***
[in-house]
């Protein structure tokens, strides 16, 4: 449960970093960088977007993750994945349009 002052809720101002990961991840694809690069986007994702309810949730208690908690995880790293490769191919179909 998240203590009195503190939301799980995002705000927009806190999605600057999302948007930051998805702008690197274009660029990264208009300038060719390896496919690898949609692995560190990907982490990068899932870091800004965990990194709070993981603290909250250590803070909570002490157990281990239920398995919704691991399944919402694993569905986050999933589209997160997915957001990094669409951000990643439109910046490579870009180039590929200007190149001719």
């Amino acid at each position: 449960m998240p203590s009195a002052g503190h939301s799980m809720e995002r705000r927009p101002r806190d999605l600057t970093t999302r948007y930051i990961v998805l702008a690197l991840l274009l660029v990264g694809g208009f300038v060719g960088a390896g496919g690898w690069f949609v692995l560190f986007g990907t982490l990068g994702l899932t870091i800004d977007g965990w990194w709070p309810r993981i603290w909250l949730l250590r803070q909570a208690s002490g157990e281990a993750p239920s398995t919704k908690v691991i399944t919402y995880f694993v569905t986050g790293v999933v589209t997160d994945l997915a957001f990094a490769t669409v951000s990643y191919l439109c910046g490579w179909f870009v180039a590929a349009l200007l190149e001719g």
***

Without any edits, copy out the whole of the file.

[in-house]
């Protein structure tokens, strides 16, 4: 449960970093960088977007993750994945349009 002052809720101002990961991840694809690069986007994702309810949730208690908690995880790293490769191919179909 998240203590009195503190939301799980995002705000927009806190999605600057999302948007930051998805702008690197274009660029990264208009300038060719390896496919690898949609692995560190990907982490990068899932870091800004965990990194709070993981603290909250250590803070909570002490157990281990239920398995919704691991399944919402694993569905986050999933589209997160997915957001990094669409951000990643439109910046490579870009180039590929200007190149001719």
């Amino acid at each position: 449960m998240p203590s009195a002052g503190h939301s799980m809720e995002r705000r927009p101002r806190d999605l600057t970093t999302r948007y930051i990961v998805l702008a690197l991840l274009l660029v990264g694809g208009f300038v060719g960088a390896g496919g690898w690069f949609v692995l560190f986007g990907t982490l990068g994702l899932t870091i800004d977007g965990w990194w709070p309810r993981i603290w909250l949730l250590r803070q909570a208690s002490g157990e281990a993750p239920s398995t919704k908690v691991i399944t919402y995880f694993v569905t986050g790293v999933v589209t997160d994945l997915a957001f990094a490769t669409v951000s990643y191919l439109c910046g490579w179909f870009v180039a590929a349009l200007l190149e001719g």